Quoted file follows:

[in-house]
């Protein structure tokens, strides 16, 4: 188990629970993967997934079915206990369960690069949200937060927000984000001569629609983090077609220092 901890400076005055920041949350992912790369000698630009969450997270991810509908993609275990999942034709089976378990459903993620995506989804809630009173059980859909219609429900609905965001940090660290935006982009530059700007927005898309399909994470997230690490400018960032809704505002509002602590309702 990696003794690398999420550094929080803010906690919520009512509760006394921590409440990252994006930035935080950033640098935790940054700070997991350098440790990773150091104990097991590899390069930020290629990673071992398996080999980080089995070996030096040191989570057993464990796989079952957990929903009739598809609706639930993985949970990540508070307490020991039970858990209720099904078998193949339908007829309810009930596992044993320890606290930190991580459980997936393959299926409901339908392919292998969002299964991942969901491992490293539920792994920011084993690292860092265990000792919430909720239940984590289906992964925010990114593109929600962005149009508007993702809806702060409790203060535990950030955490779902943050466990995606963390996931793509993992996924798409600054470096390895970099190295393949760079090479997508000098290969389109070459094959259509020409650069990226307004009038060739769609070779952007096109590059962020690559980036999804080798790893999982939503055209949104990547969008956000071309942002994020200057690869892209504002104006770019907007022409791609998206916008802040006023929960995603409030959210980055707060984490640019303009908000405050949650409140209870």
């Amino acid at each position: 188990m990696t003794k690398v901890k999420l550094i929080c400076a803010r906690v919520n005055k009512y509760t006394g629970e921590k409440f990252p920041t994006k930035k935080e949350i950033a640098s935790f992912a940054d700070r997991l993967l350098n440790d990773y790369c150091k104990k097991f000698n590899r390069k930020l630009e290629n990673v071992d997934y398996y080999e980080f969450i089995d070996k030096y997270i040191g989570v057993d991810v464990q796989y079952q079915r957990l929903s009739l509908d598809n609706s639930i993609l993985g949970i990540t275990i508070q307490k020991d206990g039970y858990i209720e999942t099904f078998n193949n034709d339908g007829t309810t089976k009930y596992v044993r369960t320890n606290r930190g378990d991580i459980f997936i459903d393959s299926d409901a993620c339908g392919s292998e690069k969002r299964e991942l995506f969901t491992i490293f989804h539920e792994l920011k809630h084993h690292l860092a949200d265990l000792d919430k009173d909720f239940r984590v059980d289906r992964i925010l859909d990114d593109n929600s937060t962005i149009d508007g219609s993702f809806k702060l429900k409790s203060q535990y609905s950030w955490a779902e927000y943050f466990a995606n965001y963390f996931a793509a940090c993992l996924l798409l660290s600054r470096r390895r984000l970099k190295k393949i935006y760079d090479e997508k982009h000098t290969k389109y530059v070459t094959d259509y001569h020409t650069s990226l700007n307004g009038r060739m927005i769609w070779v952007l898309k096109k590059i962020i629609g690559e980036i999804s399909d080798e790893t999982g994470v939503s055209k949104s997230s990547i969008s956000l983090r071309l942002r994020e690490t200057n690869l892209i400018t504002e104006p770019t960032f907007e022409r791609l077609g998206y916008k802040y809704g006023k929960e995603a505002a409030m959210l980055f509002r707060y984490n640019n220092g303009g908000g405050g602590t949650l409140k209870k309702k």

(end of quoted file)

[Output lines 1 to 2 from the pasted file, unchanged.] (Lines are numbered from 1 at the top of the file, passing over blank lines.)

[in-house]
């Protein structure tokens, strides 16, 4: 188990629970993967997934079915206990369960690069949200937060927000984000001569629609983090077609220092 901890400076005055920041949350992912790369000698630009969450997270991810509908993609275990999942034709089976378990459903993620995506989804809630009173059980859909219609429900609905965001940090660290935006982009530059700007927005898309399909994470997230690490400018960032809704505002509002602590309702 990696003794690398999420550094929080803010906690919520009512509760006394921590409440990252994006930035935080950033640098935790940054700070997991350098440790990773150091104990097991590899390069930020290629990673071992398996080999980080089995070996030096040191989570057993464990796989079952957990929903009739598809609706639930993985949970990540508070307490020991039970858990209720099904078998193949339908007829309810009930596992044993320890606290930190991580459980997936393959299926409901339908392919292998969002299964991942969901491992490293539920792994920011084993690292860092265990000792919430909720239940984590289906992964925010990114593109929600962005149009508007993702809806702060409790203060535990950030955490779902943050466990995606963390996931793509993992996924798409600054470096390895970099190295393949760079090479997508000098290969389109070459094959259509020409650069990226307004009038060739769609070779952007096109590059962020690559980036999804080798790893999982939503055209949104990547969008956000071309942002994020200057690869892209504002104006770019907007022409791609998206916008802040006023929960995603409030959210980055707060984490640019303009908000405050949650409140209870």